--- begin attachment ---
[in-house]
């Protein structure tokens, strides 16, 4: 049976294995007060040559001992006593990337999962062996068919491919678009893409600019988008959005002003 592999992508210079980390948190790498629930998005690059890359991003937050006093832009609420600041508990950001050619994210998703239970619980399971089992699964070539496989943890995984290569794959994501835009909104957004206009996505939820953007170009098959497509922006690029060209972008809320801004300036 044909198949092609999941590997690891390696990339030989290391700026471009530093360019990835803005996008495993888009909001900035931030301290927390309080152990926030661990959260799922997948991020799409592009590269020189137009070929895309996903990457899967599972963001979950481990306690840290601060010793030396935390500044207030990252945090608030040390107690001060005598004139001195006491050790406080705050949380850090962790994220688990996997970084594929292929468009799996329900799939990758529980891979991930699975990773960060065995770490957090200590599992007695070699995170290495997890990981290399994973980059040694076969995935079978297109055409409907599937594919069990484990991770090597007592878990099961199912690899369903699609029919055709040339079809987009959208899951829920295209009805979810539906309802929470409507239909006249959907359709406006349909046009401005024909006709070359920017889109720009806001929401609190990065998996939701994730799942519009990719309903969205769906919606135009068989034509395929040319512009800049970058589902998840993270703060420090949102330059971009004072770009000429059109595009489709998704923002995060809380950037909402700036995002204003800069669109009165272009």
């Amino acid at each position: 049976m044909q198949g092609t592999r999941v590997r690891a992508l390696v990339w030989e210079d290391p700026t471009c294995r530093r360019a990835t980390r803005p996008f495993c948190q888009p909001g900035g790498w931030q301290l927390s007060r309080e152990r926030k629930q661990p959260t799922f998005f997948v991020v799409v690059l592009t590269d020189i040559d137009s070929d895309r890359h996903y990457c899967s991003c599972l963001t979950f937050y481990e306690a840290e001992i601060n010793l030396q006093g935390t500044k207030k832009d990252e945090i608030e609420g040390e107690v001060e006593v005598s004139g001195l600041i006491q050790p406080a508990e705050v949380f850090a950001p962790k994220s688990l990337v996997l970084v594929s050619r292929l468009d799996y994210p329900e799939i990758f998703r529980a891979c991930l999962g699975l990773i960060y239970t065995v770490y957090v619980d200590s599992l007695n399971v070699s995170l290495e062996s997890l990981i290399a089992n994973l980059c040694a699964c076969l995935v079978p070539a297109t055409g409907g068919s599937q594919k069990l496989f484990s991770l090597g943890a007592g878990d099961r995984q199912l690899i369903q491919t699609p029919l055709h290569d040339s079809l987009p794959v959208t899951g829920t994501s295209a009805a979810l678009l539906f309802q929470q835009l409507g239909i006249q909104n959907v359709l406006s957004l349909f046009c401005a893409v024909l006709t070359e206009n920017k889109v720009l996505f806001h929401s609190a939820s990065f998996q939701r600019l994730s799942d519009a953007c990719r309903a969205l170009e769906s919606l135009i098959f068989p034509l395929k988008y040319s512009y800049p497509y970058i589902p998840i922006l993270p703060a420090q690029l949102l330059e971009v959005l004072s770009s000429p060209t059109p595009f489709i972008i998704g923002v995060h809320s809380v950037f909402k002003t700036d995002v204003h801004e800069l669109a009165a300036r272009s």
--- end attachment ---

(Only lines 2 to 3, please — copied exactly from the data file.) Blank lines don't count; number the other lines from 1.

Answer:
């Protein structure tokens, strides 16, 4: 049976294995007060040559001992006593990337999962062996068919491919678009893409600019988008959005002003 592999992508210079980390948190790498629930998005690059890359991003937050006093832009609420600041508990950001050619994210998703239970619980399971089992699964070539496989943890995984290569794959994501835009909104957004206009996505939820953007170009098959497509922006690029060209972008809320801004300036 044909198949092609999941590997690891390696990339030989290391700026471009530093360019990835803005996008495993888009909001900035931030301290927390309080152990926030661990959260799922997948991020799409592009590269020189137009070929895309996903990457899967599972963001979950481990306690840290601060010793030396935390500044207030990252945090608030040390107690001060005598004139001195006491050790406080705050949380850090962790994220688990996997970084594929292929468009799996329900799939990758529980891979991930699975990773960060065995770490957090200590599992007695070699995170290495997890990981290399994973980059040694076969995935079978297109055409409907599937594919069990484990991770090597007592878990099961199912690899369903699609029919055709040339079809987009959208899951829920295209009805979810539906309802929470409507239909006249959907359709406006349909046009401005024909006709070359920017889109720009806001929401609190990065998996939701994730799942519009990719309903969205769906919606135009068989034509395929040319512009800049970058589902998840993270703060420090949102330059971009004072770009000429059109595009489709998704923002995060809380950037909402700036995002204003800069669109009165272009």
């Amino acid at each position: 049976m044909q198949g092609t592999r999941v590997r690891a992508l390696v990339w030989e210079d290391p700026t471009c294995r530093r360019a990835t980390r803005p996008f495993c948190q888009p909001g900035g790498w931030q301290l927390s007060r309080e152990r926030k629930q661990p959260t799922f998005f997948v991020v799409v690059l592009t590269d020189i040559d137009s070929d895309r890359h996903y990457c899967s991003c599972l963001t979950f937050y481990e306690a840290e001992i601060n010793l030396q006093g935390t500044k207030k832009d990252e945090i608030e609420g040390e107690v001060e006593v005598s004139g001195l600041i006491q050790p406080a508990e705050v949380f850090a950001p962790k994220s688990l990337v996997l970084v594929s050619r292929l468009d799996y994210p329900e799939i990758f998703r529980a891979c991930l999962g699975l990773i960060y239970t065995v770490y957090v619980d200590s599992l007695n399971v070699s995170l290495e062996s997890l990981i290399a089992n994973l980059c040694a699964c076969l995935v079978p070539a297109t055409g409907g068919s599937q594919k069990l496989f484990s991770l090597g943890a007592g878990d099961r995984q199912l690899i369903q491919t699609p029919l055709h290569d040339s079809l987009p794959v959208t899951g829920t994501s295209a009805a979810l678009l539906f309802q929470q835009l409507g239909i006249q909104n959907v359709l406006s957004l349909f046009c401005a893409v024909l006709t070359e206009n920017k889109v720009l996505f806001h929401s609190a939820s990065f998996q939701r600019l994730s799942d519009a953007c990719r309903a969205l170009e769906s919606l135009i098959f068989p034509l395929k988008y040319s512009y800049p497509y970058i589902p998840i922006l993270p703060a420090q690029l949102l330059e971009v959005l004072s770009s000429p060209t059109p595009f489709i972008i998704g923002v995060h809320s809380v950037f909402k002003t700036d995002v204003h801004e800069l669109a009165a300036r272009s």